My mission statement

The times we are working in now need a great deal of accelerated change and there must be no negotiating that down. So my mission statement for this part of my consultancy career is to be clear that there needs to be and will be a lot of change from the work that I do with individuals and organisations and if organisations don’t want that, then it is probably best to go somewhere else.

Read my statement in full »

Taking the next steps in paying for social care – forwards or backwards?

Filed Under (Health Policy, Public service reform, Social Care) by Paul on 05-07-2011

Governments – all governments – produce hundreds of reports every year. This is partly because they all set up hundreds of reviews that all – at one time or another -have to report their findings. So it’s tempting to see the Dilnot report as just another report from just another review.

This would be a mistake. The reality of an ageing society is now all around us and will create more and more stresses on our social and economic reality. From previous posts on this blog and from the NHS itself we already know that Long Term Conditions will in the future cost the NHS an increasing amount of resource every year primarily because of the ever increasing number of people who live to be older than 85. We know that this increase in demand for health care from much older people is going to force the NHS to radically change the way in which the whole service delivers health care for people with Long Term Conditions. Read the rest of this entry »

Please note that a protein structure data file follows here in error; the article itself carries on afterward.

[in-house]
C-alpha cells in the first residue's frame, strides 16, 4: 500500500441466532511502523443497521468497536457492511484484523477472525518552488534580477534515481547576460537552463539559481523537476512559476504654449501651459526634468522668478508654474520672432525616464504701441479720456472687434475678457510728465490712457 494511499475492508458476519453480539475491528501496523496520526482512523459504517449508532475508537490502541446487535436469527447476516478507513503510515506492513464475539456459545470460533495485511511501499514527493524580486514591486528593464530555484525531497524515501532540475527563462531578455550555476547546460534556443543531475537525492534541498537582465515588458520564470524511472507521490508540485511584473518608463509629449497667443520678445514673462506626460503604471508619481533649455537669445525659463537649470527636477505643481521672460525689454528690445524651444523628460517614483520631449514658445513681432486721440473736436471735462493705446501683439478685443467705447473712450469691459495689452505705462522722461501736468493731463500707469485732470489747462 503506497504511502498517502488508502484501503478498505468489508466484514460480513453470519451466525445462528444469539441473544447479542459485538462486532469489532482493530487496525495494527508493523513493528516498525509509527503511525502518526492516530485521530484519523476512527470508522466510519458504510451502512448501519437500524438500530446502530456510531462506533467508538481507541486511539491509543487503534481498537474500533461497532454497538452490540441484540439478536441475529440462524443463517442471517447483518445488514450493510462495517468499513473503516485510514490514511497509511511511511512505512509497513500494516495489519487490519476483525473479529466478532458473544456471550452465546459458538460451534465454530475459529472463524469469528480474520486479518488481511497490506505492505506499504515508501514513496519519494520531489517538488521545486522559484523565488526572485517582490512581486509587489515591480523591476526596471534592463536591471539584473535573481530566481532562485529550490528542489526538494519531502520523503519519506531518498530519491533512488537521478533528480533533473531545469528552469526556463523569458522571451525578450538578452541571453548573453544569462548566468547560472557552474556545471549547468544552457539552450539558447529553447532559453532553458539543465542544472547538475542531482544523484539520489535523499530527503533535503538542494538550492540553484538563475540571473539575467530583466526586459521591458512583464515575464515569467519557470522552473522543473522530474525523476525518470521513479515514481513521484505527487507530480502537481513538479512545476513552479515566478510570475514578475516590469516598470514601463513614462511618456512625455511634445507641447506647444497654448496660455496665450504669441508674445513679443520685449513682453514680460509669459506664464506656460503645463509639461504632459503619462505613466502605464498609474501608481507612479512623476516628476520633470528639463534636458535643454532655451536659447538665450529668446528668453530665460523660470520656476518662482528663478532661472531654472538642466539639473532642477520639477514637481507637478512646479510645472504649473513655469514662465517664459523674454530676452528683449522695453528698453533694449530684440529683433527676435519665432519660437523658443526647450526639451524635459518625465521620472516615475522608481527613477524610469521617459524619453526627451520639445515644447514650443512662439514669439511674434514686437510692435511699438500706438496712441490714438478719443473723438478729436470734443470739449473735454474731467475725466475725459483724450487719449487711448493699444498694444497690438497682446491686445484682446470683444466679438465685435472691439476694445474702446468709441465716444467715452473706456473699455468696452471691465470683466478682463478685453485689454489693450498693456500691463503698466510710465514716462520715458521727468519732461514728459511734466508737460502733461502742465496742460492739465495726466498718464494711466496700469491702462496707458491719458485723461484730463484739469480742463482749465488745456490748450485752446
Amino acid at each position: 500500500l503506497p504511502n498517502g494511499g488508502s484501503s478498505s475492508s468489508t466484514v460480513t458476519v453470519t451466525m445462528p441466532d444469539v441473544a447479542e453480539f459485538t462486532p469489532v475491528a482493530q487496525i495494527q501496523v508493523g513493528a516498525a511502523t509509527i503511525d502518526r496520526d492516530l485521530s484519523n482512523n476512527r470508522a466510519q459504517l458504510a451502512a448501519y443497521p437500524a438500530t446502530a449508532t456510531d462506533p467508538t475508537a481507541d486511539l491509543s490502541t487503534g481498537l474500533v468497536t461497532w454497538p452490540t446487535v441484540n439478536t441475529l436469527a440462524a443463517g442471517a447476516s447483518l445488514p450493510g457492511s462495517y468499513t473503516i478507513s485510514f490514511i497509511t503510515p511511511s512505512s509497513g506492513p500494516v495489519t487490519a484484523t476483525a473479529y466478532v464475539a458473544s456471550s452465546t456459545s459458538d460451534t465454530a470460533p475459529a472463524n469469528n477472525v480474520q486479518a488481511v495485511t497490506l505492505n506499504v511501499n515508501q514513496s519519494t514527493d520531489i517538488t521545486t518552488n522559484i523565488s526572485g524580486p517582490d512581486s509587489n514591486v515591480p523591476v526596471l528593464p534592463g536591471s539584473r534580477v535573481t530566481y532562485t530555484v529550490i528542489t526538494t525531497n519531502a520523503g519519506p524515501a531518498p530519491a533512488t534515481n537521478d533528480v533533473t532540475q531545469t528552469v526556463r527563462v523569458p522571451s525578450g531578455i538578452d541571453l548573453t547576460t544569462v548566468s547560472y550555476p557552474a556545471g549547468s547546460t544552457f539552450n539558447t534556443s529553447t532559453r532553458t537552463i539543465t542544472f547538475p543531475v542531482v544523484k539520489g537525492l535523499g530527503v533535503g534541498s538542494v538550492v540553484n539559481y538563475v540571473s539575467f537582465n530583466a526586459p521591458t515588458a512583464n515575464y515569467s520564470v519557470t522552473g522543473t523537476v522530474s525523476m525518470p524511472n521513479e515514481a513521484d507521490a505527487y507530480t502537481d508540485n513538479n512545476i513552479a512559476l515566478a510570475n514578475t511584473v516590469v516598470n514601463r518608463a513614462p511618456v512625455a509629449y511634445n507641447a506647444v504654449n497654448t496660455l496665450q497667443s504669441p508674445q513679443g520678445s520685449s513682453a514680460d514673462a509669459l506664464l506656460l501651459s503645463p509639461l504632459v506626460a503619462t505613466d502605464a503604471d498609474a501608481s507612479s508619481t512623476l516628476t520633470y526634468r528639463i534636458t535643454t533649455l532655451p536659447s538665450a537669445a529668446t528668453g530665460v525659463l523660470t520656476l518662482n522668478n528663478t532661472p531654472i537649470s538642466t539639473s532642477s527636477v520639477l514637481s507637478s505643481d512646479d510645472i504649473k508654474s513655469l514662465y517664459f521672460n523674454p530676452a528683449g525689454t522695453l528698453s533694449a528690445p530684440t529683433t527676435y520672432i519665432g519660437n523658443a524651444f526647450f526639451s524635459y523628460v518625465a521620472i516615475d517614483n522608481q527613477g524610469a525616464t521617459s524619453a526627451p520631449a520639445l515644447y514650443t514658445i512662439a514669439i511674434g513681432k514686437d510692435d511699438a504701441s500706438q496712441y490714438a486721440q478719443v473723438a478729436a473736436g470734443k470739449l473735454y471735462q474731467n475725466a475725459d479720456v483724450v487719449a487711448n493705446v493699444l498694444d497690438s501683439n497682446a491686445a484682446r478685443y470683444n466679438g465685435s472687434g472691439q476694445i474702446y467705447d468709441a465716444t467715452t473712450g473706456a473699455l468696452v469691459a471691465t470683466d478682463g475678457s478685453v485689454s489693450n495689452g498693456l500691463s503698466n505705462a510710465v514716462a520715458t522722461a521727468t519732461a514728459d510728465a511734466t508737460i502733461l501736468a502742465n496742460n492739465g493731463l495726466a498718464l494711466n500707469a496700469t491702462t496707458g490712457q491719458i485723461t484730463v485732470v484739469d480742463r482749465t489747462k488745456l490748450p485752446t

When hesitation and retreat becomes a habit, it’s very hard for governments to shift into forward gear again.

Filed Under (Coalition Government, Competition, Public service reform) by Paul on 04-07-2011

Armies and governments can get used to retreating. In becoming expert at doing so they may forget that they are giving ground all the time, and when reviewing their week’s work, think it good – because they retreated well.

When the strategy is to give ground, the tactics are to do it well. Read the rest of this entry »